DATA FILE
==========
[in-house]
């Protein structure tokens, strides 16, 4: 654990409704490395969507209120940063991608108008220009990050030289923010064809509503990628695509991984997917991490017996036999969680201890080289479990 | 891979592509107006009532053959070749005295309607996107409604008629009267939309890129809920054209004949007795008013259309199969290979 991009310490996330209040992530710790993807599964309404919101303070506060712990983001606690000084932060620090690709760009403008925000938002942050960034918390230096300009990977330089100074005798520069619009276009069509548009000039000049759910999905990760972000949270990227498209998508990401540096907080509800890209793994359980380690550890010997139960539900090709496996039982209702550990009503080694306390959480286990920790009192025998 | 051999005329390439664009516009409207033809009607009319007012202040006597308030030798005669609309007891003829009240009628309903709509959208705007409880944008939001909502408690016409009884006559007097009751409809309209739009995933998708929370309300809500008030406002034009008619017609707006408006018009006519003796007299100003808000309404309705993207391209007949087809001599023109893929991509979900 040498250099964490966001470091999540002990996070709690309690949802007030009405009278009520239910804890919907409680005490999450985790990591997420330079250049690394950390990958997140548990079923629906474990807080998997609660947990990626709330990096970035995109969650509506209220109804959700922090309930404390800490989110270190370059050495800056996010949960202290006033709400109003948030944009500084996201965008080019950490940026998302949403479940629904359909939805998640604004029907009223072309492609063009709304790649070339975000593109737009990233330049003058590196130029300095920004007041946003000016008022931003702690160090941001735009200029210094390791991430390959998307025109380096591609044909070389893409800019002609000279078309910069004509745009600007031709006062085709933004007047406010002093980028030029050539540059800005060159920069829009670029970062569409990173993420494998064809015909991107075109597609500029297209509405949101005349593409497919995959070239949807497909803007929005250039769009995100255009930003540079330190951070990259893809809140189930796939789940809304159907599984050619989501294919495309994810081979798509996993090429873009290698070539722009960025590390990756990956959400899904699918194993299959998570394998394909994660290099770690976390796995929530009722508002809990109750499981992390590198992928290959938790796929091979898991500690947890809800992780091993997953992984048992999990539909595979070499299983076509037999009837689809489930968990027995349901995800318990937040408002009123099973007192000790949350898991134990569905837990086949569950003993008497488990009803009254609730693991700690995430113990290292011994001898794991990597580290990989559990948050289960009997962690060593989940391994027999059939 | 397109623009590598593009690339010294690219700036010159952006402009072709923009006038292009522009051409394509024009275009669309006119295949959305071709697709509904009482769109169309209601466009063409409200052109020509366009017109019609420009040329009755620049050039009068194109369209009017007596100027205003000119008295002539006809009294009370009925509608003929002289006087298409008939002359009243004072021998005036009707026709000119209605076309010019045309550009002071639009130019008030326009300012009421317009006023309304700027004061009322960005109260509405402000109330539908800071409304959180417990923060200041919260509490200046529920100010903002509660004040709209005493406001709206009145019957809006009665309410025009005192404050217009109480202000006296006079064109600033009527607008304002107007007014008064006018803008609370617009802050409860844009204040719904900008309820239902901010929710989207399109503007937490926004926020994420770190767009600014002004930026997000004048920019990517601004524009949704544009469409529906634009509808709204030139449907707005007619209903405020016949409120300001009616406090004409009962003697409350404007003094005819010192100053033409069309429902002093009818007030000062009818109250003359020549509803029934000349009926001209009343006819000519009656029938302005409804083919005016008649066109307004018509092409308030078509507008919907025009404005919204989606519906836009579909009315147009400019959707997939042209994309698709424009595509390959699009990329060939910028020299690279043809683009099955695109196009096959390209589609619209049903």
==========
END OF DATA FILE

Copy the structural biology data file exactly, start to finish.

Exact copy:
[in-house]
């Protein structure tokens, strides 16, 4: 654990409704490395969507209120940063991608108008220009990050030289923010064809509503990628695509991984997917991490017996036999969680201890080289479990 | 891979592509107006009532053959070749005295309607996107409604008629009267939309890129809920054209004949007795008013259309199969290979 991009310490996330209040992530710790993807599964309404919101303070506060712990983001606690000084932060620090690709760009403008925000938002942050960034918390230096300009990977330089100074005798520069619009276009069509548009000039000049759910999905990760972000949270990227498209998508990401540096907080509800890209793994359980380690550890010997139960539900090709496996039982209702550990009503080694306390959480286990920790009192025998 | 051999005329390439664009516009409207033809009607009319007012202040006597308030030798005669609309007891003829009240009628309903709509959208705007409880944008939001909502408690016409009884006559007097009751409809309209739009995933998708929370309300809500008030406002034009008619017609707006408006018009006519003796007299100003808000309404309705993207391209007949087809001599023109893929991509979900 040498250099964490966001470091999540002990996070709690309690949802007030009405009278009520239910804890919907409680005490999450985790990591997420330079250049690394950390990958997140548990079923629906474990807080998997609660947990990626709330990096970035995109969650509506209220109804959700922090309930404390800490989110270190370059050495800056996010949960202290006033709400109003948030944009500084996201965008080019950490940026998302949403479940629904359909939805998640604004029907009223072309492609063009709304790649070339975000593109737009990233330049003058590196130029300095920004007041946003000016008022931003702690160090941001735009200029210094390791991430390959998307025109380096591609044909070389893409800019002609000279078309910069004509745009600007031709006062085709933004007047406010002093980028030029050539540059800005060159920069829009670029970062569409990173993420494998064809015909991107075109597609500029297209509405949101005349593409497919995959070239949807497909803007929005250039769009995100255009930003540079330190951070990259893809809140189930796939789940809304159907599984050619989501294919495309994810081979798509996993090429873009290698070539722009960025590390990756990956959400899904699918194993299959998570394998394909994660290099770690976390796995929530009722508002809990109750499981992390590198992928290959938790796929091979898991500690947890809800992780091993997953992984048992999990539909595979070499299983076509037999009837689809489930968990027995349901995800318990937040408002009123099973007192000790949350898991134990569905837990086949569950003993008497488990009803009254609730693991700690995430113990290292011994001898794991990597580290990989559990948050289960009997962690060593989940391994027999059939 | 397109623009590598593009690339010294690219700036010159952006402009072709923009006038292009522009051409394509024009275009669309006119295949959305071709697709509904009482769109169309209601466009063409409200052109020509366009017109019609420009040329009755620049050039009068194109369209009017007596100027205003000119008295002539006809009294009370009925509608003929002289006087298409008939002359009243004072021998005036009707026709000119209605076309010019045309550009002071639009130019008030326009300012009421317009006023309304700027004061009322960005109260509405402000109330539908800071409304959180417990923060200041919260509490200046529920100010903002509660004040709209005493406001709206009145019957809006009665309410025009005192404050217009109480202000006296006079064109600033009527607008304002107007007014008064006018803008609370617009802050409860844009204040719904900008309820239902901010929710989207399109503007937490926004926020994420770190767009600014002004930026997000004048920019990517601004524009949704544009469409529906634009509808709204030139449907707005007619209903405020016949409120300001009616406090004409009962003697409350404007003094005819010192100053033409069309429902002093009818007030000062009818109250003359020549509803029934000349009926001209009343006819000519009656029938302005409804083919005016008649066109307004018509092409308030078509507008919907025009404005919204989606519906836009579909009315147009400019959707997939042209994309698709424009595509390959699009990329060939910028020299690279043809683009099955695109196009096959390209589609619209049903």